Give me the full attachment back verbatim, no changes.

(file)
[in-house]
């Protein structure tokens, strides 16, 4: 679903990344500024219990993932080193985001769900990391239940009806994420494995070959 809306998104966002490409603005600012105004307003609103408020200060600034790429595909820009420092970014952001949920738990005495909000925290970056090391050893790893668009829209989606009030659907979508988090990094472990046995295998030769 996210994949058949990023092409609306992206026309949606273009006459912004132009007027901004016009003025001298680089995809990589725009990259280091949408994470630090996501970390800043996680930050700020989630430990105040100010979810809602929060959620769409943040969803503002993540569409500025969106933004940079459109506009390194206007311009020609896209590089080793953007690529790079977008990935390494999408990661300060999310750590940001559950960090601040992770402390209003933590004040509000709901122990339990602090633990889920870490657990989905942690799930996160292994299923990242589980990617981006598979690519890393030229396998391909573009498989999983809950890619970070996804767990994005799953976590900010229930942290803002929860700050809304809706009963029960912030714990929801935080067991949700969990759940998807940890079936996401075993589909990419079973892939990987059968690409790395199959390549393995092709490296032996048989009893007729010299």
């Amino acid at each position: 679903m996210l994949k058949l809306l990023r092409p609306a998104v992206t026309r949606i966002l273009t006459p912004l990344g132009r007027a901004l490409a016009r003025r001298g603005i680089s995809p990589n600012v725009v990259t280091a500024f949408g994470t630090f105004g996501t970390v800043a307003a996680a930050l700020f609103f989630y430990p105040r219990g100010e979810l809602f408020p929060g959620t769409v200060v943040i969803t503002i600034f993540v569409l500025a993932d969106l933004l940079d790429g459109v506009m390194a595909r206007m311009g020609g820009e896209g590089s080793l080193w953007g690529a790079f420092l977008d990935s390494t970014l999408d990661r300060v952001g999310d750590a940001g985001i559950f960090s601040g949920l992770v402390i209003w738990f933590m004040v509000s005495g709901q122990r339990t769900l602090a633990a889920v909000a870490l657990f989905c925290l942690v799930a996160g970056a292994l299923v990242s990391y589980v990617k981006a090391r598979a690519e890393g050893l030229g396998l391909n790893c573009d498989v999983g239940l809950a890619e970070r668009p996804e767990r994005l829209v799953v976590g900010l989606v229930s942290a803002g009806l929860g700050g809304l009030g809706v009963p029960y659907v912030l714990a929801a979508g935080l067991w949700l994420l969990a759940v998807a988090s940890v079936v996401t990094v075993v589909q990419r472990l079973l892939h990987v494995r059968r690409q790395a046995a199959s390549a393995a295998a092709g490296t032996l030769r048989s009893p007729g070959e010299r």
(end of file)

[in-house]
């Protein structure tokens, strides 16, 4: 679903990344500024219990993932080193985001769900990391239940009806994420494995070959 809306998104966002490409603005600012105004307003609103408020200060600034790429595909820009420092970014952001949920738990005495909000925290970056090391050893790893668009829209989606009030659907979508988090990094472990046995295998030769 996210994949058949990023092409609306992206026309949606273009006459912004132009007027901004016009003025001298680089995809990589725009990259280091949408994470630090996501970390800043996680930050700020989630430990105040100010979810809602929060959620769409943040969803503002993540569409500025969106933004940079459109506009390194206007311009020609896209590089080793953007690529790079977008990935390494999408990661300060999310750590940001559950960090601040992770402390209003933590004040509000709901122990339990602090633990889920870490657990989905942690799930996160292994299923990242589980990617981006598979690519890393030229396998391909573009498989999983809950890619970070996804767990994005799953976590900010229930942290803002929860700050809304809706009963029960912030714990929801935080067991949700969990759940998807940890079936996401075993589909990419079973892939990987059968690409790395199959390549393995092709490296032996048989009893007729010299």
């Amino acid at each position: 679903m996210l994949k058949l809306l990023r092409p609306a998104v992206t026309r949606i966002l273009t006459p912004l990344g132009r007027a901004l490409a016009r003025r001298g603005i680089s995809p990589n600012v725009v990259t280091a500024f949408g994470t630090f105004g996501t970390v800043a307003a996680a930050l700020f609103f989630y430990p105040r219990g100010e979810l809602f408020p929060g959620t769409v200060v943040i969803t503002i600034f993540v569409l500025a993932d969106l933004l940079d790429g459109v506009m390194a595909r206007m311009g020609g820009e896209g590089s080793l080193w953007g690529a790079f420092l977008d990935s390494t970014l999408d990661r300060v952001g999310d750590a940001g985001i559950f960090s601040g949920l992770v402390i209003w738990f933590m004040v509000s005495g709901q122990r339990t769900l602090a633990a889920v909000a870490l657990f989905c925290l942690v799930a996160g970056a292994l299923v990242s990391y589980v990617k981006a090391r598979a690519e890393g050893l030229g396998l391909n790893c573009d498989v999983g239940l809950a890619e970070r668009p996804e767990r994005l829209v799953v976590g900010l989606v229930s942290a803002g009806l929860g700050g809304l009030g809706v009963p029960y659907v912030l714990a929801a979508g935080l067991w949700l994420l969990a759940v998807a988090s940890v079936v996401t990094v075993v589909q990419r472990l079973l892939h990987v494995r059968r690409q790395a046995a199959s390549a393995a295998a092709g490296t032996l030769r048989s009893p007729g070959e010299r």